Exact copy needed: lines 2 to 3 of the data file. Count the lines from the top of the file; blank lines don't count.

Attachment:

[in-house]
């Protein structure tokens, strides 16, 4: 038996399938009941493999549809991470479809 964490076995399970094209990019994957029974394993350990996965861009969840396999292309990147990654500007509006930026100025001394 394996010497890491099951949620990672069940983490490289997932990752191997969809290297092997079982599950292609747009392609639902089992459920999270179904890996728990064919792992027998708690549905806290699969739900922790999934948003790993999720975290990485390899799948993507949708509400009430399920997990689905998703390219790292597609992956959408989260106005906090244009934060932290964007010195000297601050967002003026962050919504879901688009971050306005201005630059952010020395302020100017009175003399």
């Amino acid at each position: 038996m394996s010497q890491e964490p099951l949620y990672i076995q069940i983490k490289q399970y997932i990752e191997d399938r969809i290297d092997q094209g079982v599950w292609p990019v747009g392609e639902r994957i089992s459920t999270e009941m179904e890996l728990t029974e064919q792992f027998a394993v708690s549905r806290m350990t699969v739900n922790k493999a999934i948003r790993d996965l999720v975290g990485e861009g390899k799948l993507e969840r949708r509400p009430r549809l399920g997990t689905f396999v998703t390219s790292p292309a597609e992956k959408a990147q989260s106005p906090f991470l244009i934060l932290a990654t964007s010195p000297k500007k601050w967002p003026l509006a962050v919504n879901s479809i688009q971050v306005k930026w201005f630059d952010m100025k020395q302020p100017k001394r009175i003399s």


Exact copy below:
């Protein structure tokens, strides 16, 4: 038996399938009941493999549809991470479809 964490076995399970094209990019994957029974394993350990996965861009969840396999292309990147990654500007509006930026100025001394 394996010497890491099951949620990672069940983490490289997932990752191997969809290297092997079982599950292609747009392609639902089992459920999270179904890996728990064919792992027998708690549905806290699969739900922790999934948003790993999720975290990485390899799948993507949708509400009430399920997990689905998703390219790292597609992956959408989260106005906090244009934060932290964007010195000297601050967002003026962050919504879901688009971050306005201005630059952010020395302020100017009175003399």
């Amino acid at each position: 038996m394996s010497q890491e964490p099951l949620y990672i076995q069940i983490k490289q399970y997932i990752e191997d399938r969809i290297d092997q094209g079982v599950w292609p990019v747009g392609e639902r994957i089992s459920t999270e009941m179904e890996l728990t029974e064919q792992f027998a394993v708690s549905r806290m350990t699969v739900n922790k493999a999934i948003r790993d996965l999720v975290g990485e861009g390899k799948l993507e969840r949708r509400p009430r549809l399920g997990t689905f396999v998703t390219s790292p292309a597609e992956k959408a990147q989260s106005p906090f991470l244009i934060l932290a990654t964007s010195p000297k500007k601050w967002p003026l509006a962050v919504n879901s479809i688009q971050v306005k930026w201005f630059d952010m100025k020395q302020p100017k001394r009175i003399s």